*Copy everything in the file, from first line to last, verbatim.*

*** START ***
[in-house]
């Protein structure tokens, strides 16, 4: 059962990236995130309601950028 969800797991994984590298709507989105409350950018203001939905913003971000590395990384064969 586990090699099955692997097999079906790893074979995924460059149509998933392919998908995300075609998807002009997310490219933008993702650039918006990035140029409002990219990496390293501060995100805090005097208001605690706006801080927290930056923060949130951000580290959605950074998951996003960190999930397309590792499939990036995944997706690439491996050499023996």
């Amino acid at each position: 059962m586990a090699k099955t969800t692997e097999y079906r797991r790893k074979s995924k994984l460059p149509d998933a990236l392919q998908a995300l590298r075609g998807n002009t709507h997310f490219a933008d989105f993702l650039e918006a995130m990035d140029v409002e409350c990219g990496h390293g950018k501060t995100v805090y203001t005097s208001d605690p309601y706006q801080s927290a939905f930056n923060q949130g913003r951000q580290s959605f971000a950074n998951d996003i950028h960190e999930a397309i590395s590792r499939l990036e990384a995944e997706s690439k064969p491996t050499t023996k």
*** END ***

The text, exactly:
[in-house]
């Protein structure tokens, strides 16, 4: 059962990236995130309601950028 969800797991994984590298709507989105409350950018203001939905913003971000590395990384064969 586990090699099955692997097999079906790893074979995924460059149509998933392919998908995300075609998807002009997310490219933008993702650039918006990035140029409002990219990496390293501060995100805090005097208001605690706006801080927290930056923060949130951000580290959605950074998951996003960190999930397309590792499939990036995944997706690439491996050499023996």
């Amino acid at each position: 059962m586990a090699k099955t969800t692997e097999y079906r797991r790893k074979s995924k994984l460059p149509d998933a990236l392919q998908a995300l590298r075609g998807n002009t709507h997310f490219a933008d989105f993702l650039e918006a995130m990035d140029v409002e409350c990219g990496h390293g950018k501060t995100v805090y203001t005097s208001d605690p309601y706006q801080s927290a939905f930056n923060q949130g913003r951000q580290s959605f971000a950074n998951d996003i950028h960190e999930a397309i590395s590792r499939l990036e990384a995944e997706s690439k064969p491996t050499t023996k």